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Raptors have reason to believe they can go to places they’ve never been

Last Updated May 23, 2019 at 5:37 am PDT

Toronto Raptors forward Kawhi Leonard (2) reacts following the Raptors win against the Milwaukee Bucks in Game 3 of the NBA Eastern Conference finals in Toronto on Sunday, May 19, 2019. THE CANADIAN PRESS/Nathan Denette

MILWAUKEE – Tied 2-2 in the Eastern Conference Finals, heading back to a hostile environment with a chance to seize the advantage, a chance to reach new heights?

The Toronto Raptors have been here before. Not these Toronto Raptors. Not the Kawhi Leonard-era Raptors. Not Nick Nurse’s club. But it was only three years ago that a team managed by Raptors president Masai Ujiri and led by Kyle Lowry was balanced on this edge, at this stage.

We know what happened then: The Cleveland Cavaliers and LeBron James put their foot on the gas. A message-sending 38-point blowout win in Game 5 in Cleveland followed by a business-like 26-point close out win back in Toronto in Game 6. Season over; no Finals for you.

That was when James gave Raptors Nation a collective head rub, a ‘nice try, good effort’ as Raptors fans that refused to leave the building kept the chanting going long after it was all lost.

Now? As the Raptors return to Milwaukee for Game 5 of their best-of-seven series against the Bucks Thursday night it feels different. Forget squeezing through an open window, if the Kawhi Leonard-era Raptors are going to break through and advance the franchise and the city to the NBA Finals for the first time they need to smash through the front door.

Get Game 5 in front of a rabid home crowd in Milwaukee and then bring it home to Scotiabank Arena and finish the job Saturday night.

Sound like a plan?

Of course the Raptors would sign off on any combination that ends with them progressing out of the East to the NBA Finals against the Golden State Warriors.

For the moment, they have the Bucks reeling. The Raptors have managed to contain Milwaukee’s emerging Superman and presumptive NBA MVP Giannis Antetokounmpo while knocking the Bucks back both with Leonard throwing bombs in double-overtime in Game 3 and then — with Leonard clearly ailing in Game 4 — forcing them into a corner with a flurry of jabs from Toronto’s previously under-performing bench.

Later the Bucks — having cruised through their first 11 playoff starts and the entire regular season without having a glove laid on them — sounded like they weren’t sure what hit them and where the next body blow might be coming from.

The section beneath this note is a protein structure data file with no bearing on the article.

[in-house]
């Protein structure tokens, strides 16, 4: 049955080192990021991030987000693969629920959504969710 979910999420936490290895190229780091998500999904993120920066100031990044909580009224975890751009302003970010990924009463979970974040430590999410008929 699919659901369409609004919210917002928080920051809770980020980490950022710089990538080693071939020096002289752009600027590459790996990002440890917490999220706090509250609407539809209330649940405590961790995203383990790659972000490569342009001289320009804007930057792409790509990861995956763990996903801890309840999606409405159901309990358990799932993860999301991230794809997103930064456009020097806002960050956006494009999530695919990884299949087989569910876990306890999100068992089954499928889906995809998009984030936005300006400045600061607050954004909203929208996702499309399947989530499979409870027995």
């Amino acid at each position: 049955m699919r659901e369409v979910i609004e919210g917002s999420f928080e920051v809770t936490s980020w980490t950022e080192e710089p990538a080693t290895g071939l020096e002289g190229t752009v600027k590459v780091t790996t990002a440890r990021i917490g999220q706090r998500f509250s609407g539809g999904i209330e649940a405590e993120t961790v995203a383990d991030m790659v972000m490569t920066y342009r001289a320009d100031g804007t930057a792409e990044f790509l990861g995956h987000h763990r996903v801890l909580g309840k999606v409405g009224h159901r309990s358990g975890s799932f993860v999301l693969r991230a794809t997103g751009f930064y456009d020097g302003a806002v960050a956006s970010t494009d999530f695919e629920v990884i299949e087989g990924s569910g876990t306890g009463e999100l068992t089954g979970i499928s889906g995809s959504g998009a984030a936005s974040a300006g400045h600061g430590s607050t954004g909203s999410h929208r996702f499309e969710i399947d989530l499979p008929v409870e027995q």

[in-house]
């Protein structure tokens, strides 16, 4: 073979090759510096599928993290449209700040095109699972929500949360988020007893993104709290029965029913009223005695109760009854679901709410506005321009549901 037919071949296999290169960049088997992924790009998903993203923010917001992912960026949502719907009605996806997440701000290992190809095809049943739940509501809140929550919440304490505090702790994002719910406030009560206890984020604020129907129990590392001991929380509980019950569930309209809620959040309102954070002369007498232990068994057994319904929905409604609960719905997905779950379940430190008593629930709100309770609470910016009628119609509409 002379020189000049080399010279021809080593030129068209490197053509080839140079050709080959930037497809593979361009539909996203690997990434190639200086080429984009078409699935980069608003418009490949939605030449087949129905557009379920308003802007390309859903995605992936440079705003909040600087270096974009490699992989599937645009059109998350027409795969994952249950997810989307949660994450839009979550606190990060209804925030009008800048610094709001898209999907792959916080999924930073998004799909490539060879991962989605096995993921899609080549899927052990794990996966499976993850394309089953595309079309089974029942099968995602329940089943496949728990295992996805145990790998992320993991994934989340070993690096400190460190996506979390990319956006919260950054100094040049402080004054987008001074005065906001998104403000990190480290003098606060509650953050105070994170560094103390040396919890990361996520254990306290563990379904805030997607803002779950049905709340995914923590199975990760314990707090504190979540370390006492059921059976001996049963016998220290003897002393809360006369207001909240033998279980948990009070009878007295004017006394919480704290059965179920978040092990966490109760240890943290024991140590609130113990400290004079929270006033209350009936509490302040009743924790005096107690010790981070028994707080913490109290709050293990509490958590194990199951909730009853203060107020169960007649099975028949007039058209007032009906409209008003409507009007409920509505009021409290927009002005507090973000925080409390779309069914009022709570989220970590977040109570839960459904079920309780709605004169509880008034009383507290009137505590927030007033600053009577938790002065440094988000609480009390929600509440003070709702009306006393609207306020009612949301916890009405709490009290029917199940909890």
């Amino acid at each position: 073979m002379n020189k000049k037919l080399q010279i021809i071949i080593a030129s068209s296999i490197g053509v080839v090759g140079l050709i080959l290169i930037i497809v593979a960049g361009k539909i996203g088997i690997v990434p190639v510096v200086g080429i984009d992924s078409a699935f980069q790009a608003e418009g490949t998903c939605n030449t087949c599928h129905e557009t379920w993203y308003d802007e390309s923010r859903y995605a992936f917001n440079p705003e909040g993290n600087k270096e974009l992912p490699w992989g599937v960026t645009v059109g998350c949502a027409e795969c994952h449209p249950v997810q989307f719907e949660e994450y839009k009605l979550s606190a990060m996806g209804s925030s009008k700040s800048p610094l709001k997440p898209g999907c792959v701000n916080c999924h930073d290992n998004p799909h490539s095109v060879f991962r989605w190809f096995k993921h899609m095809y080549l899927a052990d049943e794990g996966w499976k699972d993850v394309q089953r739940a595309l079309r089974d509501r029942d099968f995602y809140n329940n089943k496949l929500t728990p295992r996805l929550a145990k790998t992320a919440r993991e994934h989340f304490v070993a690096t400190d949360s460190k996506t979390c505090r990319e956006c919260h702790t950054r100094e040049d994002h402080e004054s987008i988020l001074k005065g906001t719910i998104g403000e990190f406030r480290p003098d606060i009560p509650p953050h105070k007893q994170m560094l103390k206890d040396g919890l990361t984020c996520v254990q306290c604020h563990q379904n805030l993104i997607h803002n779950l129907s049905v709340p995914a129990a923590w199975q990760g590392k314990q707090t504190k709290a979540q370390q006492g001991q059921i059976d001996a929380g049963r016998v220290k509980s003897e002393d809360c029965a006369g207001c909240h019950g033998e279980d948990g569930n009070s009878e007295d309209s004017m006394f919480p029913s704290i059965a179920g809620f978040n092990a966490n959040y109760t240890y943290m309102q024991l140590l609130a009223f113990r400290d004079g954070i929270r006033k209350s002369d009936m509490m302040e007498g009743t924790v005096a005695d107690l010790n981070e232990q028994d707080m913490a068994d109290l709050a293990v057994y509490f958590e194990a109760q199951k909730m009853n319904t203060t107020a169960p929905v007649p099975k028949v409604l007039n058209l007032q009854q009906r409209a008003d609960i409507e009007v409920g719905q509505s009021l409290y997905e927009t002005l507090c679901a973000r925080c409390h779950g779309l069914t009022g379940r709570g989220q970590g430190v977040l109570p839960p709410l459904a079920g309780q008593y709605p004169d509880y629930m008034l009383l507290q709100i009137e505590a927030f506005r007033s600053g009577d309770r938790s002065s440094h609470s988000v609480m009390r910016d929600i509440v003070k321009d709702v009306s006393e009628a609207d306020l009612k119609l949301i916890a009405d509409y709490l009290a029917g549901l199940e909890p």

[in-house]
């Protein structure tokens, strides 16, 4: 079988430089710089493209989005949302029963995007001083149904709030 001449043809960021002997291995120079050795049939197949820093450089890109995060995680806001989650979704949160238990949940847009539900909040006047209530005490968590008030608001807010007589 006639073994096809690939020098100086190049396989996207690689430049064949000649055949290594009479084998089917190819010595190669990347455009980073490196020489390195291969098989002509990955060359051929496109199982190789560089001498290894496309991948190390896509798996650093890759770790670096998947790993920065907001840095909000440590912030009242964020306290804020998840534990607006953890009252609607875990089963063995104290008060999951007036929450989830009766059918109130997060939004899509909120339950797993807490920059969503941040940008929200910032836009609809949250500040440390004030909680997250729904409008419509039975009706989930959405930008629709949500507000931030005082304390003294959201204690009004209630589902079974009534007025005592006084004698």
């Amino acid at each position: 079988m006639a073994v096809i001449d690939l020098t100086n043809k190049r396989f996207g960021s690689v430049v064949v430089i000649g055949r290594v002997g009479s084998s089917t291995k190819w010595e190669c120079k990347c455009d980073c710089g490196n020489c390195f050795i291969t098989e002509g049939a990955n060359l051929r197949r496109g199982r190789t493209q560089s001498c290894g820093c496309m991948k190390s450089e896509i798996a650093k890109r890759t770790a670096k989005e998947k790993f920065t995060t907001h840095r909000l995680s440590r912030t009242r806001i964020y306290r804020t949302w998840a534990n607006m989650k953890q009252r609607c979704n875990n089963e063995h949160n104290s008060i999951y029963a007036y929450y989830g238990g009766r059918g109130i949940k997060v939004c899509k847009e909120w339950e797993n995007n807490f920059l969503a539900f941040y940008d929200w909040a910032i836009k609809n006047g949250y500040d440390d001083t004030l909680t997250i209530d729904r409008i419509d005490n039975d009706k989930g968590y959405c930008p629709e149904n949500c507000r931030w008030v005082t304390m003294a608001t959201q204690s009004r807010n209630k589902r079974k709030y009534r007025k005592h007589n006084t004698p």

“[We] just couldn’t get stops,” said Bucks all-star wing Khris Middleton. “I feel like for the most part, from top to bottom, all their guys played well. They shared the ball. They moved the ball. Took advantage of some of our defensive coverages and just made shots.”

Now the Raptors have to press their advantage against a young Bucks team that seems as distracted by Raptors superfan Drake’s sideline antics than anything else that happened in Game 4. Antetokounmpo’s agency complained about the crowd control in Toronto after Drake — who has an unofficial title with the Raptors as ‘Global Ambassador’ — was venturing on to the floor from his sidelines seat and mocking the Bucks star for missed free throw.

“I don’t know of any person that’s attending the game that isn’t a participant in the game — a player or a coach — that has access to the court,” said Bucks head coach Mike Budenholzer. “There’s certainly no place for fans and, you know, whatever it is exactly that Drake is for the Toronto Raptors. You know, to be on the court, there’s boundaries and lines for a reason, and like I said, the league is usually pretty good at being on top of stuff like that.”

One factor the Raptors will be dealing with: It’s not clear to what degree Leonard will be able to recover to full strength in advance of Game 5 after clearly labouring Tuesday night. Even when he rose up to dunk over or through Antetokounmpo at one point he came down gingerly, favouring his right thigh, the same one that caused him to miss 73 games with San Antonio last season, the same one that he appeared to strain after his spectacular full-court sprint and dunk in the second overtime in Game 3.